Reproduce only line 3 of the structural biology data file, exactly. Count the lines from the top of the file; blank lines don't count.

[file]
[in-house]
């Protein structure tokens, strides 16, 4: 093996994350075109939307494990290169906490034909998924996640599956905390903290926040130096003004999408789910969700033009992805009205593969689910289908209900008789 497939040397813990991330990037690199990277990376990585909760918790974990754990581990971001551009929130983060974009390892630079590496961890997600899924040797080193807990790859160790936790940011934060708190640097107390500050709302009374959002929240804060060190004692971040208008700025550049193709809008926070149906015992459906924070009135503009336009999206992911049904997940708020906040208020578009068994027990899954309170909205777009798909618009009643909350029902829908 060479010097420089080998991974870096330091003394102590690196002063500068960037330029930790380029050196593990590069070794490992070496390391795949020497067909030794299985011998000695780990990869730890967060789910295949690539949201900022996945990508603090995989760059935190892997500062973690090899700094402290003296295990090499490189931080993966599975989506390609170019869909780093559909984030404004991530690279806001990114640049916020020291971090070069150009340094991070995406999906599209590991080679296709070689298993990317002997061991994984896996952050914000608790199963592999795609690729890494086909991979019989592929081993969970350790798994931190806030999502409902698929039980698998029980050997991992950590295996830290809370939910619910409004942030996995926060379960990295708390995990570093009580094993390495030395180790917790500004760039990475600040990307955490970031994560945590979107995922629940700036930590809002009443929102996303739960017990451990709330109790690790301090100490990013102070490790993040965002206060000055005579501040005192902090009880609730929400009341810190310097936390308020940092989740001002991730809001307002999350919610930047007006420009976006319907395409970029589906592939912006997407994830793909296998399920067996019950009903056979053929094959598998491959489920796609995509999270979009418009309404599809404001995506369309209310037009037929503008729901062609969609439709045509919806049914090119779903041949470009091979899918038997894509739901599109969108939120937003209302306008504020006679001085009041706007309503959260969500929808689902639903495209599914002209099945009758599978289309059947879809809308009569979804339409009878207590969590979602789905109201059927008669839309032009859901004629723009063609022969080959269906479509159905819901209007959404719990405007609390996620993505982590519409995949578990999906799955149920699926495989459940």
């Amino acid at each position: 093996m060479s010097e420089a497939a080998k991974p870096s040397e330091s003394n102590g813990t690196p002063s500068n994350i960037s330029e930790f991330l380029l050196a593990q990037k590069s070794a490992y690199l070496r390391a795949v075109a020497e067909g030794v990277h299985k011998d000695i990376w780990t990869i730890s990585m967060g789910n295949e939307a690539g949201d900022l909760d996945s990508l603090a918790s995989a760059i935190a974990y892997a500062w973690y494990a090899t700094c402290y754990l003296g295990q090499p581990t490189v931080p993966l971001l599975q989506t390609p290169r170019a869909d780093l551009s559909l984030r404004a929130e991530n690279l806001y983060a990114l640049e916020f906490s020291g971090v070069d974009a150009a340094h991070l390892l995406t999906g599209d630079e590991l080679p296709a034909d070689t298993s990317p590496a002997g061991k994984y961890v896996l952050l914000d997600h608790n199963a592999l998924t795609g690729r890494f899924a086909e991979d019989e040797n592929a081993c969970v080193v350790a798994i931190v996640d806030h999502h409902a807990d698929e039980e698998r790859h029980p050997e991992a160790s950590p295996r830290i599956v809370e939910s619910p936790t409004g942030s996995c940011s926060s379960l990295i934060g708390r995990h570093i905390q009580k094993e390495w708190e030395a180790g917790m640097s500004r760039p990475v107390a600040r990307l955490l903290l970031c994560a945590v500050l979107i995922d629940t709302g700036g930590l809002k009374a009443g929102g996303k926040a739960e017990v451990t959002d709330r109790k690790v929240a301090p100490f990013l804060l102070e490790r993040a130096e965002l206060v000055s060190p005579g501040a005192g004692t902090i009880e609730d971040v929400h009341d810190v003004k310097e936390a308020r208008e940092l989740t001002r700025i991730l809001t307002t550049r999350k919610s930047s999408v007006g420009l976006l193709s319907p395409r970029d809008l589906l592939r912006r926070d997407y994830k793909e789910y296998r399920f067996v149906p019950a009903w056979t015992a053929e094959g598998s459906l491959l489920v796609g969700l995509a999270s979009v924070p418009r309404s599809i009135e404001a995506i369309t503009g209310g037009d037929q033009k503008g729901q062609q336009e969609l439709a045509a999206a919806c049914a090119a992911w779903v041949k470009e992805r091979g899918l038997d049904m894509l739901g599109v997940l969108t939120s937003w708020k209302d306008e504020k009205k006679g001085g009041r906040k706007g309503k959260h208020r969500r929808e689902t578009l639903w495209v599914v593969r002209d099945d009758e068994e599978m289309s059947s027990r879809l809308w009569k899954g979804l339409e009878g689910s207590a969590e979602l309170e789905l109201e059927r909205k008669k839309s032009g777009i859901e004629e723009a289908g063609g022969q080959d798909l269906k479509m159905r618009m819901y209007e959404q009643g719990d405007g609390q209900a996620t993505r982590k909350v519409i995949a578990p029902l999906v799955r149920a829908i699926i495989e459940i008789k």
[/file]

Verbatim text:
């Amino acid at each position: 093996m060479s010097e420089a497939a080998k991974p870096s040397e330091s003394n102590g813990t690196p002063s500068n994350i960037s330029e930790f991330l380029l050196a593990q990037k590069s070794a490992y690199l070496r390391a795949v075109a020497e067909g030794v990277h299985k011998d000695i990376w780990t990869i730890s990585m967060g789910n295949e939307a690539g949201d900022l909760d996945s990508l603090a918790s995989a760059i935190a974990y892997a500062w973690y494990a090899t700094c402290y754990l003296g295990q090499p581990t490189v931080p993966l971001l599975q989506t390609p290169r170019a869909d780093l551009s559909l984030r404004a929130e991530n690279l806001y983060a990114l640049e916020f906490s020291g971090v070069d974009a150009a340094h991070l390892l995406t999906g599209d630079e590991l080679p296709a034909d070689t298993s990317p590496a002997g061991k994984y961890v896996l952050l914000d997600h608790n199963a592999l998924t795609g690729r890494f899924a086909e991979d019989e040797n592929a081993c969970v080193v350790a798994i931190v996640d806030h999502h409902a807990d698929e039980e698998r790859h029980p050997e991992a160790s950590p295996r830290i599956v809370e939910s619910p936790t409004g942030s996995c940011s926060s379960l990295i934060g708390r995990h570093i905390q009580k094993e390495w708190e030395a180790g917790m640097s500004r760039p990475v107390a600040r990307l955490l903290l970031c994560a945590v500050l979107i995922d629940t709302g700036g930590l809002k009374a009443g929102g996303k926040a739960e017990v451990t959002d709330r109790k690790v929240a301090p100490f990013l804060l102070e490790r993040a130096e965002l206060v000055s060190p005579g501040a005192g004692t902090i009880e609730d971040v929400h009341d810190v003004k310097e936390a308020r208008e940092l989740t001002r700025i991730l809001t307002t550049r999350k919610s930047s999408v007006g420009l976006l193709s319907p395409r970029d809008l589906l592939r912006r926070d997407y994830k793909e789910y296998r399920f067996v149906p019950a009903w056979t015992a053929e094959g598998s459906l491959l489920v796609g969700l995509a999270s979009v924070p418009r309404s599809i009135e404001a995506i369309t503009g209310g037009d037929q033009k503008g729901q062609q336009e969609l439709a045509a999206a919806c049914a090119a992911w779903v041949k470009e992805r091979g899918l038997d049904m894509l739901g599109v997940l969108t939120s937003w708020k209302d306008e504020k009205k006679g001085g009041r906040k706007g309503k959260h208020r969500r929808e689902t578009l639903w495209v599914v593969r002209d099945d009758e068994e599978m289309s059947s027990r879809l809308w009569k899954g979804l339409e009878g689910s207590a969590e979602l309170e789905l109201e059927r909205k008669k839309s032009g777009i859901e004629e723009a289908g063609g022969q080959d798909l269906k479509m159905r618009m819901y209007e959404q009643g719990d405007g609390q209900a996620t993505r982590k909350v519409i995949a578990p029902l999906v799955r149920a829908i699926i495989e459940i008789k």